## Example

A 5m thick layer of medium sand overlies a deep deposit of dense gravel. A series of standard penetration tests carried out through the depth of the sand has established that the average blow count, N, is 22. Further tests show that the gravel has a standard penetration value of N = 40 in the region of the interface with the sand. A precast pile of square section 0.25 x 0.25 m2 is to be driven down through the sand and to penetrate sufficiently into the gravel to give good end bearing.

Adopting a safety factor of 3.0 determine the allowable load that the pile will be able to carry.

Solution

Ultimate bearing capacity of the pile = Qu = Qs + Qb

Qb: All end bearing effects will occur in the gravel. Now

D , , qb = 40 N — kN/m or 400 x N kN/m (whichever is the lesser) B

40 x 40

Qs in sand: Qs = fsAs = 22 x 5 x 0.25 x 4 = 110 kN Qs in gravel: Qs = fsAs = 4.0 x 2.5 x 0.25 x 4 = 100 kN

Note It is seen that, as discussed earlier, the end bearing effects are much greater than those due to side friction. It can be argued that, in order to develop side friction fully, a significant downward movement of the pile is required which cannot occur in this example because of the end resistance in the gravel. There have been suggestions that, because of this phenomenon, the factor of safety applied to the skin friction resistance should be different from that applied to the end bearing resistance. If this argument prevailed then Qu= 1000 kN and the allowable load = 333 kN. However, general practice is to use the same value of safety factor for both resistance components and, considering the uncertainties associated with pile design, this seems a reasonable approach.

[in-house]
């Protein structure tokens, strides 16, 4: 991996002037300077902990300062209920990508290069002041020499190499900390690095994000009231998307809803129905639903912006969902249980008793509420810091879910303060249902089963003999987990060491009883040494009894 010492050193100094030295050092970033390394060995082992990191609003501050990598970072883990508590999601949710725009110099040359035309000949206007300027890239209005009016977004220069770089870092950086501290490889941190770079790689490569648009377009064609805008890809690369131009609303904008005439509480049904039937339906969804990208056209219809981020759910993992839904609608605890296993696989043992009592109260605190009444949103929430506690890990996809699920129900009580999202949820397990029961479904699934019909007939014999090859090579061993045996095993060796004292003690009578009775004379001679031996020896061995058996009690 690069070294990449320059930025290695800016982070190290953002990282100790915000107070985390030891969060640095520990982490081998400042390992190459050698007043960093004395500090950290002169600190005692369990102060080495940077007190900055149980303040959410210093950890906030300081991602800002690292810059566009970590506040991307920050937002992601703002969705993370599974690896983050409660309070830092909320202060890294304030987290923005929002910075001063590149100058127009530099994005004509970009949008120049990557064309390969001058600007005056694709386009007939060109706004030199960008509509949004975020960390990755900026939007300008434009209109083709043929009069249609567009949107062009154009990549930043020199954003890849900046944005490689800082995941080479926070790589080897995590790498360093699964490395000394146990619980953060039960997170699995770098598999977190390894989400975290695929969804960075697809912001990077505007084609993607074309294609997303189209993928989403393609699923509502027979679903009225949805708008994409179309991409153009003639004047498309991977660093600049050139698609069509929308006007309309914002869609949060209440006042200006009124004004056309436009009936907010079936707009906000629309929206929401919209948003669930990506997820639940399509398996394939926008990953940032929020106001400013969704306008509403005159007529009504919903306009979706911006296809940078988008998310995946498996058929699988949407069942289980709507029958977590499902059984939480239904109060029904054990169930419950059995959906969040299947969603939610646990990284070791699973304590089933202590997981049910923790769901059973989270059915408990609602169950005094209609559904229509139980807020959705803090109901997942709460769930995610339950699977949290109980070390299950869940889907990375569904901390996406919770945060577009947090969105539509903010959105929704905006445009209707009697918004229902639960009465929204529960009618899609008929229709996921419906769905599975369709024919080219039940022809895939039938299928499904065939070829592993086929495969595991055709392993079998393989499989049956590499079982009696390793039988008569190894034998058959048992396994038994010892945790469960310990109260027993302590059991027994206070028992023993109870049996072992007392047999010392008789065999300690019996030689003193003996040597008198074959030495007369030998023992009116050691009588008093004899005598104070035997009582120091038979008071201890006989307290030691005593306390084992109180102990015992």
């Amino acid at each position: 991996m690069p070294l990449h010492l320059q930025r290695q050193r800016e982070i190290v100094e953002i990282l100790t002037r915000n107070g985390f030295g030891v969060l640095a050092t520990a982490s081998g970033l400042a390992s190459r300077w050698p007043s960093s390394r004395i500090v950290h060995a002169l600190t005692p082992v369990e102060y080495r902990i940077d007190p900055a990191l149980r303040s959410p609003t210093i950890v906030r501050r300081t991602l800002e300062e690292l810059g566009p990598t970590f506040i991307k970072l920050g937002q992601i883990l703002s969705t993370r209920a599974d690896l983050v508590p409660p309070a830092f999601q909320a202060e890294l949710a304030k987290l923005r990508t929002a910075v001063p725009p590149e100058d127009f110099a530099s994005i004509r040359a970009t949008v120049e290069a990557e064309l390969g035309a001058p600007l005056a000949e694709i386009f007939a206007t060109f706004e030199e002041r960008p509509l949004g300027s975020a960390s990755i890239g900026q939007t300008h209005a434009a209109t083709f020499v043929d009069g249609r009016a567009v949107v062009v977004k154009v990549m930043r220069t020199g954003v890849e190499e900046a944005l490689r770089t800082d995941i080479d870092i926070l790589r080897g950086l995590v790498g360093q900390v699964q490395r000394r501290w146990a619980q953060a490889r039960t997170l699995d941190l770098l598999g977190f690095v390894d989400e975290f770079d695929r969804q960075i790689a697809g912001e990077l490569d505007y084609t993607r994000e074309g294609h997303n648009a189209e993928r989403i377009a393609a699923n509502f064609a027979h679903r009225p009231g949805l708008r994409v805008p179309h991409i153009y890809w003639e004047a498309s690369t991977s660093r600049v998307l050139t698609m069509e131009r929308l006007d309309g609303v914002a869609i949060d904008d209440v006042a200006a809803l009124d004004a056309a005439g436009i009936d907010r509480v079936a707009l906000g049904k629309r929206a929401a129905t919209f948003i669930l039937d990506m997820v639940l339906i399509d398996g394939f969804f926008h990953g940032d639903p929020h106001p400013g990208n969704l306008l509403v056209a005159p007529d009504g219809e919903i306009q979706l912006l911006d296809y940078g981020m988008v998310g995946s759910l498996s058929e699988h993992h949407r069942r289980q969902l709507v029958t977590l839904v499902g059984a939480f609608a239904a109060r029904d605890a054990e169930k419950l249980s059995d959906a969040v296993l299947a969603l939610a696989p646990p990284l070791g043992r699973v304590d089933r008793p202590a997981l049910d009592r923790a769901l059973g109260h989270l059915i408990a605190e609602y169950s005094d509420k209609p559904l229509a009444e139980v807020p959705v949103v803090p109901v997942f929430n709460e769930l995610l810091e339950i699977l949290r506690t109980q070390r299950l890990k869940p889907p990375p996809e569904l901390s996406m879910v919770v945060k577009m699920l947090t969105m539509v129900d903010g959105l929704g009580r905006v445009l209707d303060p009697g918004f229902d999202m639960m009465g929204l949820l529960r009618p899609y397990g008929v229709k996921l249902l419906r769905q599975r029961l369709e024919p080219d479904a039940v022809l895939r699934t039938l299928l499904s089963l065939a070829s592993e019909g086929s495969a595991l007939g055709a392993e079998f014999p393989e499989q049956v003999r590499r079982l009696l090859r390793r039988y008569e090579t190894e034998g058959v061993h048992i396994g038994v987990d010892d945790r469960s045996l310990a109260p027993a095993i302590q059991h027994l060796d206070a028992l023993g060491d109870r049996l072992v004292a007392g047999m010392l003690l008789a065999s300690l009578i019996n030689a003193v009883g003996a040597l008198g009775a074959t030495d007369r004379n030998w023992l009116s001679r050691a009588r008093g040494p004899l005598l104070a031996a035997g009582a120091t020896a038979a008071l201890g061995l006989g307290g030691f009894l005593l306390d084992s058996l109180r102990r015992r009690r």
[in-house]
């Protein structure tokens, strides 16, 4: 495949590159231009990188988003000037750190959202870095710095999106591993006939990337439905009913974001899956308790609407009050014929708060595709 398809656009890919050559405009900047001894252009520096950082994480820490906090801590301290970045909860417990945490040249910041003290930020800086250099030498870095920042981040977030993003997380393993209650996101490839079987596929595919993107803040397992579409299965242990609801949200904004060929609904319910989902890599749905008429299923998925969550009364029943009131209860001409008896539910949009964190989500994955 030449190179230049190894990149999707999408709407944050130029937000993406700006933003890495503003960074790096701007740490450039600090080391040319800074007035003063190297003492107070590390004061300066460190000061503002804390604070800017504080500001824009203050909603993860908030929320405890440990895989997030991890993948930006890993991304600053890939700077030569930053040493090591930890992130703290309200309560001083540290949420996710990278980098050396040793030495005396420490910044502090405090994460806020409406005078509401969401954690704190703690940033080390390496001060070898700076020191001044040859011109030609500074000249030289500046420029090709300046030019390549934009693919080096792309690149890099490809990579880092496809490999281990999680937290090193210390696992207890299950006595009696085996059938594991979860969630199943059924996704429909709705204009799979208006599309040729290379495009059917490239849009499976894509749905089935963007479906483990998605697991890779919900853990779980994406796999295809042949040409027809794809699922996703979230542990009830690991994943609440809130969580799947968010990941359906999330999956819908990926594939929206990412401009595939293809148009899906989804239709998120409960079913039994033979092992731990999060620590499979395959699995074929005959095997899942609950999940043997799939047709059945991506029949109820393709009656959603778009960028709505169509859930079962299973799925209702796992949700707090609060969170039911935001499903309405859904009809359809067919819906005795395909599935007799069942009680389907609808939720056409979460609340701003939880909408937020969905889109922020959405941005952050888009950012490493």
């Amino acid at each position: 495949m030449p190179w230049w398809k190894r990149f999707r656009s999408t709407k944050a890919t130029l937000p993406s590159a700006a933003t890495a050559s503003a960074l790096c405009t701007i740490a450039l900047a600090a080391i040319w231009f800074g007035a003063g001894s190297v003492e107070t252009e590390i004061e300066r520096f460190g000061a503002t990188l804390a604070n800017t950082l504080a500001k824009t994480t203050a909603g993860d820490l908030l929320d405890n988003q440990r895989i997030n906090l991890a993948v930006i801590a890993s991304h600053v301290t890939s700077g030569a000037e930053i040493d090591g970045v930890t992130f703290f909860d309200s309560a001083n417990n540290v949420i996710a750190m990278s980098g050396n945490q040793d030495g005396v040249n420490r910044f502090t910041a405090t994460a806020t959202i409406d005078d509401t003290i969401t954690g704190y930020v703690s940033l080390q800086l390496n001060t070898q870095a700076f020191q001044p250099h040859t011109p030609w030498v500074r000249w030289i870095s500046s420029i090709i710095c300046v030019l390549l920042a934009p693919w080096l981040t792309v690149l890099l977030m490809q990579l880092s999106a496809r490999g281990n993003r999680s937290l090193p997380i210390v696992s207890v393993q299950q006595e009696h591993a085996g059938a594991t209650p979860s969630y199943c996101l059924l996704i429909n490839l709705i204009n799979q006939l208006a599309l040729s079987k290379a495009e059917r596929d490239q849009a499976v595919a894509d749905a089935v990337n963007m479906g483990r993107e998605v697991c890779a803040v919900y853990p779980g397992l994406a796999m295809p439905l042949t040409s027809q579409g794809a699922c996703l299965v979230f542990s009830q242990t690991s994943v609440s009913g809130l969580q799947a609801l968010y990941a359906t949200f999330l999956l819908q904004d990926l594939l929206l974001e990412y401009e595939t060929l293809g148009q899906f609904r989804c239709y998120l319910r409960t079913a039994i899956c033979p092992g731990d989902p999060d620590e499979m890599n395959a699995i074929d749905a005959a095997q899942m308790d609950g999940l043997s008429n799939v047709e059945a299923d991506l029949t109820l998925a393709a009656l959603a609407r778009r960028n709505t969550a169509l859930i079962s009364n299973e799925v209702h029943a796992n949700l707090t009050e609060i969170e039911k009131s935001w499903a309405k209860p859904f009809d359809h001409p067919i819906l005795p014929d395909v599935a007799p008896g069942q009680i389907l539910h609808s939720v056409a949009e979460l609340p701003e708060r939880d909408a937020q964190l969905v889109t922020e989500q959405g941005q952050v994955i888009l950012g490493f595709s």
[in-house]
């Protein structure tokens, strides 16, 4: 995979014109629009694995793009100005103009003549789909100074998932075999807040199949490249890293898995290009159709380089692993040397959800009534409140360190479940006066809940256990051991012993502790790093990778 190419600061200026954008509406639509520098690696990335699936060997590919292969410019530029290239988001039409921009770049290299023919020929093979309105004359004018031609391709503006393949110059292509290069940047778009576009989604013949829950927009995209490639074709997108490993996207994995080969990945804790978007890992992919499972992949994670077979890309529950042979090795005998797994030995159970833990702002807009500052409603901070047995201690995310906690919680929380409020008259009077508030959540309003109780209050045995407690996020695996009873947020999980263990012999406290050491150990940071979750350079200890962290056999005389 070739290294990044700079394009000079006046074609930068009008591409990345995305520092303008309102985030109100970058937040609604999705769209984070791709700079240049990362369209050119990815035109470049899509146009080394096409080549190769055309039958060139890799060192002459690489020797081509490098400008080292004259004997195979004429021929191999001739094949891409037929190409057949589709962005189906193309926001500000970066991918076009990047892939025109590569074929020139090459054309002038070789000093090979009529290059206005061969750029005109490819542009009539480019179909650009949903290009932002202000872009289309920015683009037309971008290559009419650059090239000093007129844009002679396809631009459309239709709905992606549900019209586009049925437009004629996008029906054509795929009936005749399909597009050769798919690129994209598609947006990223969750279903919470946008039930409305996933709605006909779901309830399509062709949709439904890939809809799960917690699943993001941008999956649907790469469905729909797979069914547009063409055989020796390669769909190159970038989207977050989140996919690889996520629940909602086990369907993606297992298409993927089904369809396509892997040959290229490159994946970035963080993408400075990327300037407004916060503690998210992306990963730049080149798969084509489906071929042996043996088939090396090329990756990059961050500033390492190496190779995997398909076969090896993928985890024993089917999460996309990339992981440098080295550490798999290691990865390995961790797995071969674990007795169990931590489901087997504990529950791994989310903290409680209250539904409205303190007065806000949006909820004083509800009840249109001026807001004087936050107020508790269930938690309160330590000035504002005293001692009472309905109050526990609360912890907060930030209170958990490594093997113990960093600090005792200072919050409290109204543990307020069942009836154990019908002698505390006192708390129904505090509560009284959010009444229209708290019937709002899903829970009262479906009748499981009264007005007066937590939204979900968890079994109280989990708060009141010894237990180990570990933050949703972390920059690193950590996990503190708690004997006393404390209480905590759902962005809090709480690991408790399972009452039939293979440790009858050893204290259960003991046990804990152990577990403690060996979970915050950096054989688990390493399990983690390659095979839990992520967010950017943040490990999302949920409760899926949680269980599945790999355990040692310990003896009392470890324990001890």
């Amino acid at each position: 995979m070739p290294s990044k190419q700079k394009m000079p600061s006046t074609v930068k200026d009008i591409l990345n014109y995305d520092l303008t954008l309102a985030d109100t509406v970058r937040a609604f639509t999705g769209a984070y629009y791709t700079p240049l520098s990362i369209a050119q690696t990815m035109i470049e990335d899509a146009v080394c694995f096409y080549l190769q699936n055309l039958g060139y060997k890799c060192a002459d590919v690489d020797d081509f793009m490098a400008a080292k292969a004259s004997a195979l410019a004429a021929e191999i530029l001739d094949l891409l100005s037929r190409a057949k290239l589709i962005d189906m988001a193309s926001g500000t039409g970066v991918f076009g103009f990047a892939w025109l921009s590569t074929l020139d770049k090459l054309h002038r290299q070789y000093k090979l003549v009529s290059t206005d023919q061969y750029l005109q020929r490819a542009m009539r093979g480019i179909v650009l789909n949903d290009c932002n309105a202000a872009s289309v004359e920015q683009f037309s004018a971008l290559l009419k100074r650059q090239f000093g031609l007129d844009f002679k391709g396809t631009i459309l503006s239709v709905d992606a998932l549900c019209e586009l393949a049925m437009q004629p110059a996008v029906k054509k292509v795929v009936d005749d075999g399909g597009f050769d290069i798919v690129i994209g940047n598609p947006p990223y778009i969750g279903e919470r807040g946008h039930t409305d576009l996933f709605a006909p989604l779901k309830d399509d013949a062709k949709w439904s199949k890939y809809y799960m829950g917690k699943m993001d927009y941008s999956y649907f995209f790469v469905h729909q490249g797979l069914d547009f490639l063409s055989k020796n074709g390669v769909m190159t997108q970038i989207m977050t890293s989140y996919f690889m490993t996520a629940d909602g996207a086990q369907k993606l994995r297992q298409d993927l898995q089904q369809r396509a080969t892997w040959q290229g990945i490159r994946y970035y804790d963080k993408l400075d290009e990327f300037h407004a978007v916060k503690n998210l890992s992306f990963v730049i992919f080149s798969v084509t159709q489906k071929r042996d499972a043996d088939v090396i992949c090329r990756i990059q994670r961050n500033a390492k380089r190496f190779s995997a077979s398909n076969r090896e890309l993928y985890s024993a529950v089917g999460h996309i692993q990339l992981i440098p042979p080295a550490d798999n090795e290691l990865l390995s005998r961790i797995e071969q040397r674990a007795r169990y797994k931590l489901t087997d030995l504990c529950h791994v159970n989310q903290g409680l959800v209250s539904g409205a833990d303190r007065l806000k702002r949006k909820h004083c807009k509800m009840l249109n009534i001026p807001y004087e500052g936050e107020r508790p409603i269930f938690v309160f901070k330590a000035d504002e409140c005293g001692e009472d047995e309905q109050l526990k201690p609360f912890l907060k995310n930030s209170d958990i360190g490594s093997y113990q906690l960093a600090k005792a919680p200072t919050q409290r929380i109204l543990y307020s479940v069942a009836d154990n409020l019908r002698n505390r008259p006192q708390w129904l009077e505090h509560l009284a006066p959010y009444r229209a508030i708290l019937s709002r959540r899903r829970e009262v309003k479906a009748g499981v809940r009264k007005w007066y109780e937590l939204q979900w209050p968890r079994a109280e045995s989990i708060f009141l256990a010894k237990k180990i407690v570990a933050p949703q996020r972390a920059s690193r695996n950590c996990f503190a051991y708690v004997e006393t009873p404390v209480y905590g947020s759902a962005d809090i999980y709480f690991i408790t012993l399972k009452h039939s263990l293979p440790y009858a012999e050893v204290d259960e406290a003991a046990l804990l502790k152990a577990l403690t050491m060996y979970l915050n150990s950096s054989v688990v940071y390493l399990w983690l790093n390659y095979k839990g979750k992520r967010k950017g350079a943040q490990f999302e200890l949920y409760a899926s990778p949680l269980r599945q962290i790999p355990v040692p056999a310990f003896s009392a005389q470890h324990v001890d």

### Negative skin friction

If a soil subsides or consolidates around a group of piles these piles will tend to support the soil and there can be a considerable increase in the load on the piles.

The main causes for this state of affairs are that:

(i) bearing piles have been driven into recently placed fill;

(ii) fill has been placed around the piles after driving.

If negative friction effects are likely to occur then the piles must be designed to carry the additional load. In extreme cases the value of negative skin friction can equal the positive skin friction but, of course, this maximum value cannot act over the entire bedded length of the pile, being virtually zero at the top of the pile and reaching some maximum value at its base.

8.10.10 Action of pile groups

As indicated in the previous paragraph, piles are usually driven in groups (see Fig. 8.23).

In the case of end bearing piles the pressure bulbs of the individual piles will overlap (if spacing < 5d - the usual condition). Provided that the bearing strata are firm throughout the affected depth of this combined bulb then the bearing capacity of the group will be equal to the summation of the individual strengths of the piles. However, if there is a compressible soil layer beneath the firm layer in which the piles are founded, care must be taken to ensure that this weaker layer is not overstressed.

### Pile groups in cohesionless soils

Pile driving in sands and gravels compacts the soil between the piles. This compactive effect can make the bearing capacity of the pile group greater than the sum of the individual pile strengths. Spacing of piles is usually from two to three times the diameter, or breadth, of the piles.

### Pile groups in cohesive soils

A pile group placed in a cohesive soil has a collective strength which is considerably less than the summation of the individual pile strengths which compose it.

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